Tang Dynasty Antiquities (1)
Tang Dynasty Antiquities (2)
Amphora in white glaze
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In the exhibition, The Best of Both Worlds, treasures that show the broad range of items in the Hong Kong Museum of Art’s Chinese Antiquities collection are on display. The most abundant category is ceramics.

The evolution of Chinese ceramics chronicles the long history of Chinese culture and the rise and fall of dynasties.

Much of what we know of the development of Chinese art and culture is based on ancient artefacts. Most of these, particularly pottery and ceramic pieces, were found in ancient tombs and burial sites. The items unearthed from these graves give insights into the life and the society of ancient China.

From Neolithic times, the burial of the deceased was ritualised and filled with pottery items, such as food vessels and personalised possessions, to accompany the passage of the departed into the next realm.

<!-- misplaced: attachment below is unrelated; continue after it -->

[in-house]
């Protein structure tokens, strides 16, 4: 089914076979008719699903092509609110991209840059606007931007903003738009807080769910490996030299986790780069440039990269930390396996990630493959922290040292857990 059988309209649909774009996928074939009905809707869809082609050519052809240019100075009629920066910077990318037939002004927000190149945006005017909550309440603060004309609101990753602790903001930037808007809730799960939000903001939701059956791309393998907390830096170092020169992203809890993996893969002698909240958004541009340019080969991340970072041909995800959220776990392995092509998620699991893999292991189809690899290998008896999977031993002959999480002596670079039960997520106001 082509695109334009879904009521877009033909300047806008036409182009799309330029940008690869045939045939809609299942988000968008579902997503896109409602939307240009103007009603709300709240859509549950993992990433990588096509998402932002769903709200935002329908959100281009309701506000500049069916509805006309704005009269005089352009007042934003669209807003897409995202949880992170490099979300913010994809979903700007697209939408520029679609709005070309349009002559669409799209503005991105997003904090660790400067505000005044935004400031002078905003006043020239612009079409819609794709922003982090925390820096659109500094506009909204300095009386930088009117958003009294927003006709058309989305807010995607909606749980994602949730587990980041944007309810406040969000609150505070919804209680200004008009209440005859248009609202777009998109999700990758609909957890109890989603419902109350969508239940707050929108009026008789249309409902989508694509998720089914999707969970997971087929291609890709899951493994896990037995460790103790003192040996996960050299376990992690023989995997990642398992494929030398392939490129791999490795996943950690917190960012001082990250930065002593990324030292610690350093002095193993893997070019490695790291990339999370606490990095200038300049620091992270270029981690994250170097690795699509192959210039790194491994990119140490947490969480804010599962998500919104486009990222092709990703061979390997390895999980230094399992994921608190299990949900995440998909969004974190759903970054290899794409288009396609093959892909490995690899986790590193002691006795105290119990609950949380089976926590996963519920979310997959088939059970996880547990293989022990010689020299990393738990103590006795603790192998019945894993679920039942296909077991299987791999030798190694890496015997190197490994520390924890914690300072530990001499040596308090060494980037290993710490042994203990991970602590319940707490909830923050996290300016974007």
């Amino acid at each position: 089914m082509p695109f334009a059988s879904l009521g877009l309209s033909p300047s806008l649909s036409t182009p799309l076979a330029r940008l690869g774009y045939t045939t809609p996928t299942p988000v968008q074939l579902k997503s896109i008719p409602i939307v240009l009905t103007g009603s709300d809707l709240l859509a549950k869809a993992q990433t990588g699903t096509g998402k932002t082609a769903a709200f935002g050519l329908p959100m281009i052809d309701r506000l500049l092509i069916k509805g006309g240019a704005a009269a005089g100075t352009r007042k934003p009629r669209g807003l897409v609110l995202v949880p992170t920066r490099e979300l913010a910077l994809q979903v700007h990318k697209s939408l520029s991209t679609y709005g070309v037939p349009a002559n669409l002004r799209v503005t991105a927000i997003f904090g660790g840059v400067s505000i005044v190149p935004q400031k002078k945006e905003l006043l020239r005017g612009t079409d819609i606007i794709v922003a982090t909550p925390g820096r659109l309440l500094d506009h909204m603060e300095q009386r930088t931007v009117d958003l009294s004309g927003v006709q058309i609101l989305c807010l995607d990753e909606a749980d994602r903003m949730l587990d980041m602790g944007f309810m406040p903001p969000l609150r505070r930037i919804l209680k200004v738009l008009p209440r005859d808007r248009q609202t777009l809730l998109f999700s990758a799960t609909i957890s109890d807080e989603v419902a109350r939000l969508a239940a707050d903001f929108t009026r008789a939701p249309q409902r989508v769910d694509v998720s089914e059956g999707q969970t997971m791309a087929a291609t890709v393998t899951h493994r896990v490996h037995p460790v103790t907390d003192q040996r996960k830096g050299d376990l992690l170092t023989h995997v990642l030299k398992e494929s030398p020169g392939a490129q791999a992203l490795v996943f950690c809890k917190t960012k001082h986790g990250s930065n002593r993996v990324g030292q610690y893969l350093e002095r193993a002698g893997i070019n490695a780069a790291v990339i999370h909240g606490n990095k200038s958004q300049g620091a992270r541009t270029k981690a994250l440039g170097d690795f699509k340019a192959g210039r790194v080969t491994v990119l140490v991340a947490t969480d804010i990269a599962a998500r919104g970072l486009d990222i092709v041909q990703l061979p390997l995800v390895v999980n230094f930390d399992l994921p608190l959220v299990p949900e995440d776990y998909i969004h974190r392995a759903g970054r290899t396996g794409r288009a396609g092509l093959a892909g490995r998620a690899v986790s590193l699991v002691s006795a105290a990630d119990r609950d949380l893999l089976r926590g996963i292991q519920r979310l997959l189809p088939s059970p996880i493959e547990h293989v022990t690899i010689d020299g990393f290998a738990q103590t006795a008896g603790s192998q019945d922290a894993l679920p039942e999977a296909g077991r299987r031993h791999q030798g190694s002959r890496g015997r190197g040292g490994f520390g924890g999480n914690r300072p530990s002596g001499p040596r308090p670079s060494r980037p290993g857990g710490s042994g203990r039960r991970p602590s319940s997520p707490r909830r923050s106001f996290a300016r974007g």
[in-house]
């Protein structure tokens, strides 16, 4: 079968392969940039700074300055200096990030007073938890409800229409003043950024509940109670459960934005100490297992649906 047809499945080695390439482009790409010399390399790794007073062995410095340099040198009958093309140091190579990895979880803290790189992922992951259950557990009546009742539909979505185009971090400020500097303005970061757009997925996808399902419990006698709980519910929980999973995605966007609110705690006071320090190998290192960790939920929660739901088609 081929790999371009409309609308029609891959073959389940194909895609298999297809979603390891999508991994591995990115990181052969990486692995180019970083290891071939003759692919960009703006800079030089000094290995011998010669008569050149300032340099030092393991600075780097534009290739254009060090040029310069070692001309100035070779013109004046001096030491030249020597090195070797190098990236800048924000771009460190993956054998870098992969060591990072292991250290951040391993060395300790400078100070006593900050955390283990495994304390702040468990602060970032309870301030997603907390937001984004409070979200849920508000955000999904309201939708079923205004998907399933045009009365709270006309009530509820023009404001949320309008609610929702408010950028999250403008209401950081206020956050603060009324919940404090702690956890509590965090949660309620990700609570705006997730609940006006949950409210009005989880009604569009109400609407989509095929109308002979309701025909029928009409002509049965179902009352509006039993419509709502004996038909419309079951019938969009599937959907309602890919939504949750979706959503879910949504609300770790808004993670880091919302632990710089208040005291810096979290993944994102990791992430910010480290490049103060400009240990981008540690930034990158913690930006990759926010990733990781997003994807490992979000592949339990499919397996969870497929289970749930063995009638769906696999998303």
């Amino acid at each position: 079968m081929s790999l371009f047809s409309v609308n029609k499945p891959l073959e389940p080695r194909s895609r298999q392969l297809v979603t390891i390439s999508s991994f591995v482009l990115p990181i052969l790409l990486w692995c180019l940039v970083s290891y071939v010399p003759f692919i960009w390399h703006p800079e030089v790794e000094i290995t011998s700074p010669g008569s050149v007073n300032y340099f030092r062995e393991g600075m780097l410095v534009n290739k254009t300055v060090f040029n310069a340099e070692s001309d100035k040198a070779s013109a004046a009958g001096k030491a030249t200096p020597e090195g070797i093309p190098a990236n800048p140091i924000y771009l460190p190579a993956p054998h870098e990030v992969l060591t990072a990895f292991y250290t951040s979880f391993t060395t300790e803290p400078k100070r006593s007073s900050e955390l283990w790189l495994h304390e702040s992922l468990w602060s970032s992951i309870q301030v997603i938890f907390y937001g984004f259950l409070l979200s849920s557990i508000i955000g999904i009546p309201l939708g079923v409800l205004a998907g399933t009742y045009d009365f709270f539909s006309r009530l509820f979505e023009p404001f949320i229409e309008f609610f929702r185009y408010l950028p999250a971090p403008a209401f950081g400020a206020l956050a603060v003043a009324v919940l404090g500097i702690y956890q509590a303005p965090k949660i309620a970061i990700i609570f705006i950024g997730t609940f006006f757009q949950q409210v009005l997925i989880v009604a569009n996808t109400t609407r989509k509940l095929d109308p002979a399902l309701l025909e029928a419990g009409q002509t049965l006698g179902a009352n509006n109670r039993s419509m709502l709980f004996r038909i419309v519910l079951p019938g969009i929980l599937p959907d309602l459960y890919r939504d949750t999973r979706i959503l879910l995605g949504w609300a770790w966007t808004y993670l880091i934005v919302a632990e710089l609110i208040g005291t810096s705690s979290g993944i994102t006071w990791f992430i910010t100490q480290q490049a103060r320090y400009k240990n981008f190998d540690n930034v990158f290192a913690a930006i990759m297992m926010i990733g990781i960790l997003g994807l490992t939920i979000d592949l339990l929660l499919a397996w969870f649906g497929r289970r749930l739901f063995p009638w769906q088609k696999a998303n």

During the Han dynasty, burials and funerary figurines and tributes became more sophisticated. Objects that were reminders of a comfortable life here were placed in tombs so the deceased would be provided with the same in the afterlife.

Funerary pottery reached its peak of technical brilliance in the middle of the Tang dynasty (618-907). The dynasty spanned three centuries and saw an enormously successful and continuous era of ceramics production. It is regarded as one of the most glorious eras in Chinese history as it was a single unified empire for a considerable period.

The ceramics produced during this period reflected the prosperity of the times and the foreign trade that proliferated along the Silk Road. The influence of different societies and cultures fostered the development of innovative decorations, styles, and techniques.

Text & photos by Cammy Yiu